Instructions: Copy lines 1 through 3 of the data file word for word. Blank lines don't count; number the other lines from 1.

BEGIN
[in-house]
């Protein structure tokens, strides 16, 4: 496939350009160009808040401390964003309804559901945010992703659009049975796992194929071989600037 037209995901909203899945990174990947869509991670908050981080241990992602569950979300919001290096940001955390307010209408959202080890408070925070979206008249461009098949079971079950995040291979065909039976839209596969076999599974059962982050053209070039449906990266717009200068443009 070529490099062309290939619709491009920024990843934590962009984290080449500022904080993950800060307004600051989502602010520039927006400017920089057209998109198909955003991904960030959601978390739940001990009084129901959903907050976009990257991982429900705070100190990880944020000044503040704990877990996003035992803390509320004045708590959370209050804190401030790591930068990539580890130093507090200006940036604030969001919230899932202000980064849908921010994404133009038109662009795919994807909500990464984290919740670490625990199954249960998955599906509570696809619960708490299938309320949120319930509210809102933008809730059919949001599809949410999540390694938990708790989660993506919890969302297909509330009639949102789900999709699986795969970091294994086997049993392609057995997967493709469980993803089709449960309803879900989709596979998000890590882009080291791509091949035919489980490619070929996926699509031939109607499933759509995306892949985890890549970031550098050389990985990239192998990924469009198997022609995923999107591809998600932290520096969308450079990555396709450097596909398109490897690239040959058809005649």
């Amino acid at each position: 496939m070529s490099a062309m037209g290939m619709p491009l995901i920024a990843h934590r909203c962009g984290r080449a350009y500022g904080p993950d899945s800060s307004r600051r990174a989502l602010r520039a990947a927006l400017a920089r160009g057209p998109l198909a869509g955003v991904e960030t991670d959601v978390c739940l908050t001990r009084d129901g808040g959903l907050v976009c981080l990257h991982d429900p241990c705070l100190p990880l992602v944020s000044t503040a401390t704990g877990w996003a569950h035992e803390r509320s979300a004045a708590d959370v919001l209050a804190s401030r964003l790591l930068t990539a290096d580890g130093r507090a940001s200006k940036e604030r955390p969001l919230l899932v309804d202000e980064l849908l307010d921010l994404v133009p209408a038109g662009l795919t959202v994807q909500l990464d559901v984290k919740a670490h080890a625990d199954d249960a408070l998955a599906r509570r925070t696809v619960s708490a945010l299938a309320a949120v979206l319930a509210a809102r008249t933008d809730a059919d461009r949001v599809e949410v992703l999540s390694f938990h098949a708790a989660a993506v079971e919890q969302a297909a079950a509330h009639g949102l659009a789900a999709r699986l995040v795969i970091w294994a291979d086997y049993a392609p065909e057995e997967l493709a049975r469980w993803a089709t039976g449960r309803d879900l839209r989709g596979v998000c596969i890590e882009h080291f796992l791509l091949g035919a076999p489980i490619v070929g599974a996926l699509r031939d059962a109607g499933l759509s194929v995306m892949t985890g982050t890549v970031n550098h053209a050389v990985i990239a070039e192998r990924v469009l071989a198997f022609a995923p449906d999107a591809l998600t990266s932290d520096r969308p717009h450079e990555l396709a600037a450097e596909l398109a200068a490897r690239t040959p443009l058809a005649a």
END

[in-house]
């Protein structure tokens, strides 16, 4: 496939350009160009808040401390964003309804559901945010992703659009049975796992194929071989600037 037209995901909203899945990174990947869509991670908050981080241990992602569950979300919001290096940001955390307010209408959202080890408070925070979206008249461009098949079971079950995040291979065909039976839209596969076999599974059962982050053209070039449906990266717009200068443009 070529490099062309290939619709491009920024990843934590962009984290080449500022904080993950800060307004600051989502602010520039927006400017920089057209998109198909955003991904960030959601978390739940001990009084129901959903907050976009990257991982429900705070100190990880944020000044503040704990877990996003035992803390509320004045708590959370209050804190401030790591930068990539580890130093507090200006940036604030969001919230899932202000980064849908921010994404133009038109662009795919994807909500990464984290919740670490625990199954249960998955599906509570696809619960708490299938309320949120319930509210809102933008809730059919949001599809949410999540390694938990708790989660993506919890969302297909509330009639949102789900999709699986795969970091294994086997049993392609057995997967493709469980993803089709449960309803879900989709596979998000890590882009080291791509091949035919489980490619070929996926699509031939109607499933759509995306892949985890890549970031550098050389990985990239192998990924469009198997022609995923999107591809998600932290520096969308450079990555396709450097596909398109490897690239040959058809005649």
């Amino acid at each position: 496939m070529s490099a062309m037209g290939m619709p491009l995901i920024a990843h934590r909203c962009g984290r080449a350009y500022g904080p993950d899945s800060s307004r600051r990174a989502l602010r520039a990947a927006l400017a920089r160009g057209p998109l198909a869509g955003v991904e960030t991670d959601v978390c739940l908050t001990r009084d129901g808040g959903l907050v976009c981080l990257h991982d429900p241990c705070l100190p990880l992602v944020s000044t503040a401390t704990g877990w996003a569950h035992e803390r509320s979300a004045a708590d959370v919001l209050a804190s401030r964003l790591l930068t990539a290096d580890g130093r507090a940001s200006k940036e604030r955390p969001l919230l899932v309804d202000e980064l849908l307010d921010l994404v133009p209408a038109g662009l795919t959202v994807q909500l990464d559901v984290k919740a670490h080890a625990d199954d249960a408070l998955a599906r509570r925070t696809v619960s708490a945010l299938a309320a949120v979206l319930a509210a809102r008249t933008d809730a059919d461009r949001v599809e949410v992703l999540s390694f938990h098949a708790a989660a993506v079971e919890q969302a297909a079950a509330h009639g949102l659009a789900a999709r699986l995040v795969i970091w294994a291979d086997y049993a392609p065909e057995e997967l493709a049975r469980w993803a089709t039976g449960r309803d879900l839209r989709g596979v998000c596969i890590e882009h080291f796992l791509l091949g035919a076999p489980i490619v070929g599974a996926l699509r031939d059962a109607g499933l759509s194929v995306m892949t985890g982050t890549v970031n550098h053209a050389v990985i990239a070039e192998r990924v469009l071989a198997f022609a995923p449906d999107a591809l998600t990266s932290d520096r969308p717009h450079e990555l396709a600037a450097e596909l398109a200068a490897r690239t040959p443009l058809a005649a």